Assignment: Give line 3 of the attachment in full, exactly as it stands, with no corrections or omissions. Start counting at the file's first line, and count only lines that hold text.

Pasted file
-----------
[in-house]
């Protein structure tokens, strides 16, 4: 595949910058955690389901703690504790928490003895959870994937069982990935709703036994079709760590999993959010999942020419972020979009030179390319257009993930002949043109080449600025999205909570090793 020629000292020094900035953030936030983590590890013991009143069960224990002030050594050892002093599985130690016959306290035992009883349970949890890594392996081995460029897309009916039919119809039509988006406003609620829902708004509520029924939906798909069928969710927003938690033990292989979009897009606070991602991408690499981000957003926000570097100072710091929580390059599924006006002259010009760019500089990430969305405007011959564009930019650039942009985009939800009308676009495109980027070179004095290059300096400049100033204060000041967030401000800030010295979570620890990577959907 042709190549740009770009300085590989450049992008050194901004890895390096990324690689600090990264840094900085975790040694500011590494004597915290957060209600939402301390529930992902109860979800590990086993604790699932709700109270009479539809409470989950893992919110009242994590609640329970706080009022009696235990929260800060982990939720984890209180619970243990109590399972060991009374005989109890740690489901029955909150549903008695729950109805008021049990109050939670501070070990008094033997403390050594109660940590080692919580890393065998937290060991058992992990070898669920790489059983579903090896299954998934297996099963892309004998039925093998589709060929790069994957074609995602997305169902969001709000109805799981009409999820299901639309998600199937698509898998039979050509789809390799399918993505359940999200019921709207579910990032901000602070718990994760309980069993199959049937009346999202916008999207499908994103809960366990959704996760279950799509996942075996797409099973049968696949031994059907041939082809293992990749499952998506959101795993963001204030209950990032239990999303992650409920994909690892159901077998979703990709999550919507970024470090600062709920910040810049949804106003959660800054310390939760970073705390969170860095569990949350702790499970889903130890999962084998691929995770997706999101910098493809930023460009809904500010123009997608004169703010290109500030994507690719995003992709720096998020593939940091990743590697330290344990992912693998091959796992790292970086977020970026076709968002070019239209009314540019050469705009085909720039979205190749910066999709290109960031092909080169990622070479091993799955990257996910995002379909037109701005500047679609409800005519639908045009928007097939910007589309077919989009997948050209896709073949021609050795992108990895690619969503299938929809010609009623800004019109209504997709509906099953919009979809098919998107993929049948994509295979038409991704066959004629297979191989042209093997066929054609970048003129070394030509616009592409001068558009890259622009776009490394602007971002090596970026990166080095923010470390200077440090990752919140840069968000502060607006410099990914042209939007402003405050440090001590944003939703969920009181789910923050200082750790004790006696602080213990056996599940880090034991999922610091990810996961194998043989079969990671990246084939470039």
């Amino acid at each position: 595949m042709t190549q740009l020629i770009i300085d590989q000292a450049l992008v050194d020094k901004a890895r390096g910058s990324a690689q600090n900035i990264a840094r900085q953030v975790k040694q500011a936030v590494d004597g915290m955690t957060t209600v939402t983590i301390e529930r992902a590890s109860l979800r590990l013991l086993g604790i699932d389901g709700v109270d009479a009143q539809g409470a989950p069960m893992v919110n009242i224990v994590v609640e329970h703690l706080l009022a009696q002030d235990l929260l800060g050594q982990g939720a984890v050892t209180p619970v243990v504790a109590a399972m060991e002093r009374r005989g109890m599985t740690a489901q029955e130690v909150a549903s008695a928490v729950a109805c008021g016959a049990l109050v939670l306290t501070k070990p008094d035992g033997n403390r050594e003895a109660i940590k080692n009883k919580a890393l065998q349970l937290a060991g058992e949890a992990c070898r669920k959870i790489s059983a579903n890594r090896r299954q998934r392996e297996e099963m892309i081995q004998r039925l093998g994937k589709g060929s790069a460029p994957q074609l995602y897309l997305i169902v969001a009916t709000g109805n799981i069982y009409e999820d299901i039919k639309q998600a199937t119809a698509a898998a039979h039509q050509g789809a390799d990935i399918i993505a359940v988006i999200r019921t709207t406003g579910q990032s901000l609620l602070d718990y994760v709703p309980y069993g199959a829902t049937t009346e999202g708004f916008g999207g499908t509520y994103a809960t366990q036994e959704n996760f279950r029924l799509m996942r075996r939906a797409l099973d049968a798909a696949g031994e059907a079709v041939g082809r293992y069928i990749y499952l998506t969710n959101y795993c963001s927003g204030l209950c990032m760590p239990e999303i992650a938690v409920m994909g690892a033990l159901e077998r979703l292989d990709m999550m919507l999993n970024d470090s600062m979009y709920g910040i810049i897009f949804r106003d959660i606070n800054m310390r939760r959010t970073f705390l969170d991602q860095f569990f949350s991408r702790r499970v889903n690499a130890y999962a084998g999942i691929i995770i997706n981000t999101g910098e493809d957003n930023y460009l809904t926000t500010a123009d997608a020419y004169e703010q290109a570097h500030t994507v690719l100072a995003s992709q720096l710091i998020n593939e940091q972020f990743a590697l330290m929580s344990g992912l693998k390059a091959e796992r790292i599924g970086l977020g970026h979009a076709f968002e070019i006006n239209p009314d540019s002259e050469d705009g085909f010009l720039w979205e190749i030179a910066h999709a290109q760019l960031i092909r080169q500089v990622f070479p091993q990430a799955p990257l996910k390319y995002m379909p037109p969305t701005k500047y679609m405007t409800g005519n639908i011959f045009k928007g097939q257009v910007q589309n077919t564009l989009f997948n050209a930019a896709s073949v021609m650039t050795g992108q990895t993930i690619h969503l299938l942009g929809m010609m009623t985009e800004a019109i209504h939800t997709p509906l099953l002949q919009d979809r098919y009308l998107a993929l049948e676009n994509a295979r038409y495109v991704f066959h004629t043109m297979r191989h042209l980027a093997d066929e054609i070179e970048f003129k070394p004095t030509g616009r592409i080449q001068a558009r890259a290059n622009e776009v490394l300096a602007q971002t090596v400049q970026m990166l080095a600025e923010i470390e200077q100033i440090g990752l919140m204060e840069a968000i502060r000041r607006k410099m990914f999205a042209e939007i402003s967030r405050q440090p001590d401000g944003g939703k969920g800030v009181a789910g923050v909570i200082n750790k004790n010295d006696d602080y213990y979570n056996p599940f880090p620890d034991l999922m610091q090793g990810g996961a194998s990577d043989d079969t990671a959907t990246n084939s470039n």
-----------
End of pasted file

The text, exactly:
């Amino acid at each position: 595949m042709t190549q740009l020629i770009i300085d590989q000292a450049l992008v050194d020094k901004a890895r390096g910058s990324a690689q600090n900035i990264a840094r900085q953030v975790k040694q500011a936030v590494d004597g915290m955690t957060t209600v939402t983590i301390e529930r992902a590890s109860l979800r590990l013991l086993g604790i699932d389901g709700v109270d009479a009143q539809g409470a989950p069960m893992v919110n009242i224990v994590v609640e329970h703690l706080l009022a009696q002030d235990l929260l800060g050594q982990g939720a984890v050892t209180p619970v243990v504790a109590a399972m060991e002093r009374r005989g109890m599985t740690a489901q029955e130690v909150a549903s008695a928490v729950a109805c008021g016959a049990l109050v939670l306290t501070k070990p008094d035992g033997n403390r050594e003895a109660i940590k080692n009883k919580a890393l065998q349970l937290a060991g058992e949890a992990c070898r669920k959870i790489s059983a579903n890594r090896r299954q998934r392996e297996e099963m892309i081995q004998r039925l093998g994937k589709g060929s790069a460029p994957q074609l995602y897309l997305i169902v969001a009916t709000g109805n799981i069982y009409e999820d299901i039919k639309q998600a199937t119809a698509a898998a039979h039509q050509g789809a390799d990935i399918i993505a359940v988006i999200r019921t709207t406003g579910q990032s901000l609620l602070d718990y994760v709703p309980y069993g199959a829902t049937t009346e999202g708004f916008g999207g499908t509520y994103a809960t366990q036994e959704n996760f279950r029924l799509m996942r075996r939906a797409l099973d049968a798909a696949g031994e059907a079709v041939g082809r293992y069928i990749y499952l998506t969710n959101y795993c963001s927003g204030l209950c990032m760590p239990e999303i992650a938690v409920m994909g690892a033990l159901e077998r979703l292989d990709m999550m919507l999993n970024d470090s600062m979009y709920g910040i810049i897009f949804r106003d959660i606070n800054m310390r939760r959010t970073f705390l969170d991602q860095f569990f949350s991408r702790r499970v889903n690499a130890y999962a084998g999942i691929i995770i997706n981000t999101g910098e493809d957003n930023y460009l809904t926000t500010a123009d997608a020419y004169e703010q290109a570097h500030t994507v690719l100072a995003s992709q720096l710091i998020n593939e940091q972020f990743a590697l330290m929580s344990g992912l693998k390059a091959e796992r790292i599924g970086l977020g970026h979009a076709f968002e070019i006006n239209p009314d540019s002259e050469d705009g085909f010009l720039w979205e190749i030179a910066h999709a290109q760019l960031i092909r080169q500089v990622f070479p091993q990430a799955p990257l996910k390319y995002m379909p037109p969305t701005k500047y679609m405007t409800g005519n639908i011959f045009k928007g097939q257009v910007q589309n077919t564009l989009f997948n050209a930019a896709s073949v021609m650039t050795g992108q990895t993930i690619h969503l299938l942009g929809m010609m009623t985009e800004a019109i209504h939800t997709p509906l099953l002949q919009d979809r098919y009308l998107a993929l049948e676009n994509a295979r038409y495109v991704f066959h004629t043109m297979r191989h042209l980027a093997d066929e054609i070179e970048f003129k070394p004095t030509g616009r592409i080449q001068a558009r890259a290059n622009e776009v490394l300096a602007q971002t090596v400049q970026m990166l080095a600025e923010i470390e200077q100033i440090g990752l919140m204060e840069a968000i502060r000041r607006k410099m990914f999205a042209e939007i402003s967030r405050q440090p001590d401000g944003g939703k969920g800030v009181a789910g923050v909570i200082n750790k004790n010295d006696d602080y213990y979570n056996p599940f880090p620890d034991l999922m610091q090793g990810g996961a194998s990577d043989d079969t990671a959907t990246n084939s470039n």